In a growing area like this one, it’s pretty typical for performers to volunteer their services. They’re motivated by ambition and joy, not by profit. And when it comes to student actors, parents often must pay registration or other fees before their kids can appear in plays staged by local performing-arts programs.
At least a couple of Clark County’s nonprofit performing arts institutions have flipped that script by providing scholarships for young artists so they can further their education.
To power $500 scholarships for arts students as young as fifth grade, nonprofit organization Enspire Arts will host a gala benefit concert Saturday at Columbia Presbyterian Church in Vancouver. Admission is free, but Enspire Arts will gratefully accept donations.
Both professional and student performers will take the stage. Those talents include jazz pianist Clay Giberson of Portland (who grew up in rural Woodland, “both in the fields and at the piano,” according to his website); Latin jazz singer Jessie Marquez of Eugene, Ore.; baritone singer Zachary Lenox of Beaverton, Ore.; and members of the Vancouver Symphony Orchestra.
Sarah Lightfoot launched Enspire in 2017. Last fall, it handed out its fifth round of annual scholarships. Enspire grants three $500 scholarships a year to support education in a chosen field of artistic study (music, visual arts, dance, drama, literature). Private instruction, workshops and summer study all qualify, with scholarship money paid directly to the instructor.
A condition of the scholarship is that recipients also serve as arts ambassadors by sharing their passion in some positive, meaningful and family-friendly way with the community. Recent examples of community projects undertaken by Enspire Arts Ambassadors include performances and presentations at schools and senior centers and after-school peer instruction or workshops in dance and music, Lightfoot said.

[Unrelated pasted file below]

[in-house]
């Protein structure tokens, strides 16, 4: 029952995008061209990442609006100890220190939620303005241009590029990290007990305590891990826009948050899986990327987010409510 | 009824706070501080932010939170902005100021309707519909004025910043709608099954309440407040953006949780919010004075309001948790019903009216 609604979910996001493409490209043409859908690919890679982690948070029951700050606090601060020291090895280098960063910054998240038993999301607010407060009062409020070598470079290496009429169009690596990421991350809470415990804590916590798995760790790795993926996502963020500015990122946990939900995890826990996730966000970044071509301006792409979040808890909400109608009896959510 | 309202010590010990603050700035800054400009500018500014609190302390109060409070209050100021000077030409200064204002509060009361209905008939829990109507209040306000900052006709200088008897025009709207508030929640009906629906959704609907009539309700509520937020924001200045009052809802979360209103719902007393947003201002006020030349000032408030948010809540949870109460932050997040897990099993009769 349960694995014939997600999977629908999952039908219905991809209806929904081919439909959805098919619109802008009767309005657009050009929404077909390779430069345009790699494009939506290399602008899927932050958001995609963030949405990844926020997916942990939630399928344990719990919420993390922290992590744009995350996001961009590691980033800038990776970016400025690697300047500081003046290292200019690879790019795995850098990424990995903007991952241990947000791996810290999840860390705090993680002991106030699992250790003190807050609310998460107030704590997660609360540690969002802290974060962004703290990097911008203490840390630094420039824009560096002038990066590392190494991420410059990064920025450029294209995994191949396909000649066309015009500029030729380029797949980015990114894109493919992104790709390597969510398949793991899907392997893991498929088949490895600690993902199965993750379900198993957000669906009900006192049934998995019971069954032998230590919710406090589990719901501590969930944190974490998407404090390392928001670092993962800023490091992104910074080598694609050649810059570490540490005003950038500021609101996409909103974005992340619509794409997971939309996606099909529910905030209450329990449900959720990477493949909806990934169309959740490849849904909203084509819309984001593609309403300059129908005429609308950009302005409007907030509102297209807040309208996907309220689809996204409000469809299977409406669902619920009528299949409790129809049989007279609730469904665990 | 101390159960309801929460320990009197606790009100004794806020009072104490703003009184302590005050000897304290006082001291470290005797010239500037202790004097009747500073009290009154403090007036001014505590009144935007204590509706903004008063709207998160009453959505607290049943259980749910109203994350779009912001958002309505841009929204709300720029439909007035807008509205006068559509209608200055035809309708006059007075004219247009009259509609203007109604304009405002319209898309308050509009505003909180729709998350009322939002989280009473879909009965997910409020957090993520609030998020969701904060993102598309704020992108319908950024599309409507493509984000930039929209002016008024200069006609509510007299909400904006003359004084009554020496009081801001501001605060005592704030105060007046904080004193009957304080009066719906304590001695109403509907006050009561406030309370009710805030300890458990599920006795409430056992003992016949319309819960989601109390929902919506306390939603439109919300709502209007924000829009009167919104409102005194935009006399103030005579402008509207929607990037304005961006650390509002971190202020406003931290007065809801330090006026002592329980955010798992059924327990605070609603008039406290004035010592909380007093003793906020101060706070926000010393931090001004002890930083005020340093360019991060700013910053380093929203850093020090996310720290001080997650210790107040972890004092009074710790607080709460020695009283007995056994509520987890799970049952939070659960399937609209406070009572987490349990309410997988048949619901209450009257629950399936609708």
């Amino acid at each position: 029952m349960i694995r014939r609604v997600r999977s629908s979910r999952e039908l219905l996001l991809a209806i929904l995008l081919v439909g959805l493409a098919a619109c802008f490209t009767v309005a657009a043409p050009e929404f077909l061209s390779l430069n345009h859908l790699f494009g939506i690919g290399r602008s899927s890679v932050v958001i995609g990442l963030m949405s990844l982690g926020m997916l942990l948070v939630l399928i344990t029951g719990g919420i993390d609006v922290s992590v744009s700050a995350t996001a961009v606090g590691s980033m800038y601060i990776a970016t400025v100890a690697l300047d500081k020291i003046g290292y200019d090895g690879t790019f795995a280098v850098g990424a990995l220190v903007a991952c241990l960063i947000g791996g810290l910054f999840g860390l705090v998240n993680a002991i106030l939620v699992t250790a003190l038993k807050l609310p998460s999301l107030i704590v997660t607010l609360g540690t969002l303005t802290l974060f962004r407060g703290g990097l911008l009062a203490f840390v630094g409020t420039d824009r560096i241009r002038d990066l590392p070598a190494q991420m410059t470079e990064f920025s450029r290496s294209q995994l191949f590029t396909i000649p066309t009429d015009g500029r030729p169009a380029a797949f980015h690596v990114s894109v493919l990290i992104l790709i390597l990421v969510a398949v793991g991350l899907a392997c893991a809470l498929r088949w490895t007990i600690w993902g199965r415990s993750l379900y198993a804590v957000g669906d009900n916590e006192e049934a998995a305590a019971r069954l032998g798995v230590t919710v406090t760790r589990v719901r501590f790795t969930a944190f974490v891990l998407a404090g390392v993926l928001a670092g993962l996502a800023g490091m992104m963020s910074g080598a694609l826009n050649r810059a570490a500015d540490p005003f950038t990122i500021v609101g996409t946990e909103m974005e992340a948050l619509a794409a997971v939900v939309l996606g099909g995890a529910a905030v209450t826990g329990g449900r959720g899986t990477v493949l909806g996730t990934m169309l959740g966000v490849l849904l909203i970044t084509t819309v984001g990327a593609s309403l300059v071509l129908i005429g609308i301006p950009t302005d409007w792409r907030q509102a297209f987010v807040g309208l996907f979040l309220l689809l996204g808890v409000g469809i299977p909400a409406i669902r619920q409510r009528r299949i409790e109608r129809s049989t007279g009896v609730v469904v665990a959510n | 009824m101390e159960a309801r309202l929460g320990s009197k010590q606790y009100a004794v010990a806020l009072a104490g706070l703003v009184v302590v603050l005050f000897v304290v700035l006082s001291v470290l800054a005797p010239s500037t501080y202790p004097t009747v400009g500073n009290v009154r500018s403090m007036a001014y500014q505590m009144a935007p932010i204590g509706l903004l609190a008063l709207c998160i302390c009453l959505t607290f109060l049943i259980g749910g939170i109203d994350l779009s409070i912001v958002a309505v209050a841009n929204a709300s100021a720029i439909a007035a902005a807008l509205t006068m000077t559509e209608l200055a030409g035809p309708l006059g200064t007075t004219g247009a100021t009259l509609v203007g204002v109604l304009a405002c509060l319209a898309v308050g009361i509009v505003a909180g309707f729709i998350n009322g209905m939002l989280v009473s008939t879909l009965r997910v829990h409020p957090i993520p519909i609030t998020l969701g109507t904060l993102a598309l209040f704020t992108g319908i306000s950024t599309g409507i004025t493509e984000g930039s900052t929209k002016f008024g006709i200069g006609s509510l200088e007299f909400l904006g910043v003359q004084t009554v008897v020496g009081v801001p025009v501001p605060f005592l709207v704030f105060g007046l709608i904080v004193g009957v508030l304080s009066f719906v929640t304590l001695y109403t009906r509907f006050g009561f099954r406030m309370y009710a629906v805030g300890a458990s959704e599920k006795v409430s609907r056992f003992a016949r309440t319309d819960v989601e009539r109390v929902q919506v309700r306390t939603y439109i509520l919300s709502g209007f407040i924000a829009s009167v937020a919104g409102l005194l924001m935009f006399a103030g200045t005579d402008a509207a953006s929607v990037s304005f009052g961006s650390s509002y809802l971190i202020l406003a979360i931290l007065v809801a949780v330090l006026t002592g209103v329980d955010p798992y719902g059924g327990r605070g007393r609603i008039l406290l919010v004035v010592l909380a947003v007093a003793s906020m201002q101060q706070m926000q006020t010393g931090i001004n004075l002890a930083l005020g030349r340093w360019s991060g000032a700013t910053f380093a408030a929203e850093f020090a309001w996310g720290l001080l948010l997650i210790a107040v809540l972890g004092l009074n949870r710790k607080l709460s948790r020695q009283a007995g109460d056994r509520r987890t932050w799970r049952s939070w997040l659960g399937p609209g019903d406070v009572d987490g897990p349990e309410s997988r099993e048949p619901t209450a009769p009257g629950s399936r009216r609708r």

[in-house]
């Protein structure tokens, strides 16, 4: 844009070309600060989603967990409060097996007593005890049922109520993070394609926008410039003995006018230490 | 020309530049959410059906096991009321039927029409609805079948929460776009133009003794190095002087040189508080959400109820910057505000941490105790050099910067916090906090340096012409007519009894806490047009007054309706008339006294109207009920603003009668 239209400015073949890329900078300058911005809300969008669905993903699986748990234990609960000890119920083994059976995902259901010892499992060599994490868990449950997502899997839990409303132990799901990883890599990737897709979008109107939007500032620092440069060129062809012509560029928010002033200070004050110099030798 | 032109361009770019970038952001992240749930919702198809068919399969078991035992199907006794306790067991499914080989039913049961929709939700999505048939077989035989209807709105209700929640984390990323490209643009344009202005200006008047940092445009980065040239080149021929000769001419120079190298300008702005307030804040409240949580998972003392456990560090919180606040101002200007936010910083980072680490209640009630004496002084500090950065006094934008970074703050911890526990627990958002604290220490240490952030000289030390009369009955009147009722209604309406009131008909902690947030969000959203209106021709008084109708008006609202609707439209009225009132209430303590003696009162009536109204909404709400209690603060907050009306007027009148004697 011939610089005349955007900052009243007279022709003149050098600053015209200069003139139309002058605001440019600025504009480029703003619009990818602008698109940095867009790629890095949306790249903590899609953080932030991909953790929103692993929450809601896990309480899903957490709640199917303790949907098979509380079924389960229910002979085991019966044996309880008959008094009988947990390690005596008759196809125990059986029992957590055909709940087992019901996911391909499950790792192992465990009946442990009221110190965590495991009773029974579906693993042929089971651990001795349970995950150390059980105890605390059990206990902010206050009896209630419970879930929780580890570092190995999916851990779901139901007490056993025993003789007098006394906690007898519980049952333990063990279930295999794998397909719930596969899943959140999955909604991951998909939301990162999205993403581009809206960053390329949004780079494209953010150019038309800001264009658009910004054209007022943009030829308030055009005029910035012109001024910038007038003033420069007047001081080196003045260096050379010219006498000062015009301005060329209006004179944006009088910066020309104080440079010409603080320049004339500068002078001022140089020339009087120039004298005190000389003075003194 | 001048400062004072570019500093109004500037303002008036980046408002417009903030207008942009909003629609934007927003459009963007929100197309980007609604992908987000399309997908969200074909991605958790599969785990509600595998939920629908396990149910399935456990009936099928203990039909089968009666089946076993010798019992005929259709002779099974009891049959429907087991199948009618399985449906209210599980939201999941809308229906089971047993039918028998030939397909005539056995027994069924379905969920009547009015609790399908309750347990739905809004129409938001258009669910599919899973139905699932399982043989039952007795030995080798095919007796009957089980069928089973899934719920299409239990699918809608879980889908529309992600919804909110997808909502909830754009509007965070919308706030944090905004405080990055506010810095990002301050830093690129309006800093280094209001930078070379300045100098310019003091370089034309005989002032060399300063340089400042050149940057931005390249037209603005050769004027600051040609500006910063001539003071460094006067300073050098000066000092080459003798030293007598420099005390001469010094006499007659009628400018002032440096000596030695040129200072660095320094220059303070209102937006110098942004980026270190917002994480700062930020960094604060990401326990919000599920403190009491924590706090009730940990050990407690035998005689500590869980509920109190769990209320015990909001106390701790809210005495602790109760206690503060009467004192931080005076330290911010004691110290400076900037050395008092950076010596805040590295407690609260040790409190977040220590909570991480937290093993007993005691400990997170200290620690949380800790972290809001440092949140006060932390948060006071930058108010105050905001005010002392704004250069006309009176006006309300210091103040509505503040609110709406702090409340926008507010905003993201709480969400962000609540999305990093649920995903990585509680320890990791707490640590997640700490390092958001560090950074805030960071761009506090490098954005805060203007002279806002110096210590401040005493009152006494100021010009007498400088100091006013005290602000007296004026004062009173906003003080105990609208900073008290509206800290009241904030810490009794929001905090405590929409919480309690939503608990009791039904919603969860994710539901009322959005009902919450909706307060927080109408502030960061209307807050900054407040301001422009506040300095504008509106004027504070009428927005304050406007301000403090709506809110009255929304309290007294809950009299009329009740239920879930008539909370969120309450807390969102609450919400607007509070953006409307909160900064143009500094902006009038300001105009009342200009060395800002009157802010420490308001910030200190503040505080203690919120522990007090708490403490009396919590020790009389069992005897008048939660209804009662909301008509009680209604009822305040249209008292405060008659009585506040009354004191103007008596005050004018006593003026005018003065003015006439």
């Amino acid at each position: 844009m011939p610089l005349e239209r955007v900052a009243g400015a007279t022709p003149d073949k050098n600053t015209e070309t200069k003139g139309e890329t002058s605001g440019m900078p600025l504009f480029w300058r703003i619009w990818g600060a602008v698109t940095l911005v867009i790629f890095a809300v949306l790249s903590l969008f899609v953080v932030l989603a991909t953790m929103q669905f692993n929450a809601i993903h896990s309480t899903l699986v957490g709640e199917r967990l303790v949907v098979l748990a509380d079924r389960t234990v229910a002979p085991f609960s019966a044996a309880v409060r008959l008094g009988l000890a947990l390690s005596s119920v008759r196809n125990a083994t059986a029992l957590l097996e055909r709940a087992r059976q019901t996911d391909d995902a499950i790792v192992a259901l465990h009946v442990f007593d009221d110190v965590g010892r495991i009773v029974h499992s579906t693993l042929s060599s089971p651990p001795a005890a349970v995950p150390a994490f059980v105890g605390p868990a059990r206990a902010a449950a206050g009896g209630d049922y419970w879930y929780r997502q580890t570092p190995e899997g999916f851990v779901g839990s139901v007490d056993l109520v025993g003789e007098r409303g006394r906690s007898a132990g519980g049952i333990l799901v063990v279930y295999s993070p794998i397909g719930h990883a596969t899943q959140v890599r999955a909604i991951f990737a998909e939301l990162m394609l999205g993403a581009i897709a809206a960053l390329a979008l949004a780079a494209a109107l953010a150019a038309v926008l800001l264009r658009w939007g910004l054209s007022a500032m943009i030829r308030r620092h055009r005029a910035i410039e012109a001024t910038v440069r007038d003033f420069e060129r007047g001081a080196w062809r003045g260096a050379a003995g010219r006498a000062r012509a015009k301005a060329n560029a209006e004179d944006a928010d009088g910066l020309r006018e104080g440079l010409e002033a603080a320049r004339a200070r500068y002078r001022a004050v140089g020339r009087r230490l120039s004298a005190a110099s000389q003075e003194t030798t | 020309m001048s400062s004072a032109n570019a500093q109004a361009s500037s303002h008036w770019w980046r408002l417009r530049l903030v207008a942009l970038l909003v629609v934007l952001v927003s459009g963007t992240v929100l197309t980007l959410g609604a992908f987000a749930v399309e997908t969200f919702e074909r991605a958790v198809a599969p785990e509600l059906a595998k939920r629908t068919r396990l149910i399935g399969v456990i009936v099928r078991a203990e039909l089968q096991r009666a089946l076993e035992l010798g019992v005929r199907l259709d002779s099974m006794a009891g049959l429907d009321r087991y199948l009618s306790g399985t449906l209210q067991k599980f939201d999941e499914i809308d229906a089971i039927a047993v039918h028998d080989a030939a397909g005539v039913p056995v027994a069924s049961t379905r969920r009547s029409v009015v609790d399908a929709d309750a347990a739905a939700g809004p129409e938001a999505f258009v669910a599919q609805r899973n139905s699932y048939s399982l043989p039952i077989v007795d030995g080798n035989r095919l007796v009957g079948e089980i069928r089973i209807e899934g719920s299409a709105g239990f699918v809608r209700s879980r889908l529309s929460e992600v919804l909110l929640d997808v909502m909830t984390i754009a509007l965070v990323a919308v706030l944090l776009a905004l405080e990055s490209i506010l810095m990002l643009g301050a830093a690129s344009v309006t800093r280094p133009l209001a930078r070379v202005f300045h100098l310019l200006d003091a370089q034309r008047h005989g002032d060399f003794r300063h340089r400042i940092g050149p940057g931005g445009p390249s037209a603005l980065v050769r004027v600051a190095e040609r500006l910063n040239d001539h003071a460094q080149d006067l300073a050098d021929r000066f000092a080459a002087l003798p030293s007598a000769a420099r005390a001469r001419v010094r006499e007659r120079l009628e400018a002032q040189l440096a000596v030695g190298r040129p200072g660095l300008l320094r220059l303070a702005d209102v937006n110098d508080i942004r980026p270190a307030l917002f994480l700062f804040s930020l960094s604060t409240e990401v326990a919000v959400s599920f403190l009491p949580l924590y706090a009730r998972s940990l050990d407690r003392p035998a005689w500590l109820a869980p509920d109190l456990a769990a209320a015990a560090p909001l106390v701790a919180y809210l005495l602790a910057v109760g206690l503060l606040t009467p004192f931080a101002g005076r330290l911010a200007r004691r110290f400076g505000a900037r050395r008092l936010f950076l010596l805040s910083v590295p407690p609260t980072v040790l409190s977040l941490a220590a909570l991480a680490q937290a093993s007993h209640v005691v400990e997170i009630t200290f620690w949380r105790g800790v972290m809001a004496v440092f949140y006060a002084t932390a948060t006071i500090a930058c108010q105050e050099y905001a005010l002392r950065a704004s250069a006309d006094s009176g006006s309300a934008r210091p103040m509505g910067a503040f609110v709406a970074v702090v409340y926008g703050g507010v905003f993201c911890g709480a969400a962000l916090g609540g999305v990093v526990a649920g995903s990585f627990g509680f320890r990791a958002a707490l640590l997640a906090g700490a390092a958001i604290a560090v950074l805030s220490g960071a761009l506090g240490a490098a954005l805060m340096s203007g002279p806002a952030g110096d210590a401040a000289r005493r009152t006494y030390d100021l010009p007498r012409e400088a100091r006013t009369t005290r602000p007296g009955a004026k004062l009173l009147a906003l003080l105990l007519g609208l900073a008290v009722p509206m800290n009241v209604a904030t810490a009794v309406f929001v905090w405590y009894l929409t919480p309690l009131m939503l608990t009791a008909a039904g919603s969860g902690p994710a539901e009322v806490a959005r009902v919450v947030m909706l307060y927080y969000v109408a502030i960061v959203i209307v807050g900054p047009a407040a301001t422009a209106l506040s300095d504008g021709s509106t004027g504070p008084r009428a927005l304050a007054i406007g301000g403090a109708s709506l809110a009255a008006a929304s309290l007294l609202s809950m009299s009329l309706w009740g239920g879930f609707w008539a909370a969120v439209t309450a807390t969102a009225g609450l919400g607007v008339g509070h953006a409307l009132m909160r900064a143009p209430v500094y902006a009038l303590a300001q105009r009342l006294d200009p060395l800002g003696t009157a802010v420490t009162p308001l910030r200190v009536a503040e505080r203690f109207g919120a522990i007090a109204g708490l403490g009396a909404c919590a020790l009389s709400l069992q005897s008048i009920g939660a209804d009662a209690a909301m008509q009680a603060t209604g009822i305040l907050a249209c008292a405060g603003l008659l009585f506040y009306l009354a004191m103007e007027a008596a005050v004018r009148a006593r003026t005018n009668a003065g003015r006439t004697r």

“These young people are doing amazing work in our community,” Lightfoot said.
Current students in fifth through 11th grade may apply. The next Art Ambassador Scholarship application cycle opens March 31, and the deadline is April 30, after which there’s an interview. Decisions are made by the Enspire board of directors based on artistic merit only.
Enspire also hosts after-school classes for kids, training sessions for teachers and the occasional community-arts evening for adults.
‘Murder’ for scholarships
A similar strategy is at work at Riverside Performing Arts and its ancillary nonprofit, Northwest Performing Arts Academy. While Riverside is getting ready to stage a comic play-within-a-play whodunit called “The Murder Mystery at the Murder Mystery,” Northwest Performing Arts Academy has been raising funds to supply the 14 young actors in the cast $1,000 in scholarship money each.
Those thespians are all ages 11 through 17, according to Scott Craig, co-founder of both organizations.
“All cast members will receive funds that are 100 percent for their continuing performing-arts education,” Craig said.
Riverside launched in 2017 and Northwest Performing Arts Academy in 2020, Craig said.
“With arts programs being cut left and right in our public schools,” he said, “we created an organization that offers arts education to families who otherwise were unable to afford an experience in the performing arts.”
In the 2021-’22 school year, Craig said, NWPAA raised and distributed $14,000 in scholarship money for qualified low-income students to cover tuition and fees at Riverside. In the 2022-’23 school year that number nearly doubled to $27,000.
“Funds were raised by private donations, fundraising and ticket sales,” he said.
But the sister organizations wanted to go beyond raising scholarships only for Riverside students, Craig said. Like the Enspire scholarship money, scholarship dollars raised in conjunction with “Murder Mystery at the Murder Mystery” can be used for future education of just about any kind.
“We held an open audition in September,” Craig said. “The cast was chosen based on their skill and experience, but they will all receive the same financial award. These funds can be used for college, trade school or classes anywhere. We are working with each family to determine how the funds will be distributed.”
Craig said he intends “Murder Mystery at the Murder Mystery” to be the first of many productions in which the cast will either receive scholarship dollars or get paid for their work.
Compensating youth for their work encourages them to take it seriously, Craig said.
“We want to give these kids a professional experience as well as money for further education,” he said. “This is a chance for kids to earn their own money, for their own continued education, by doing something they love.”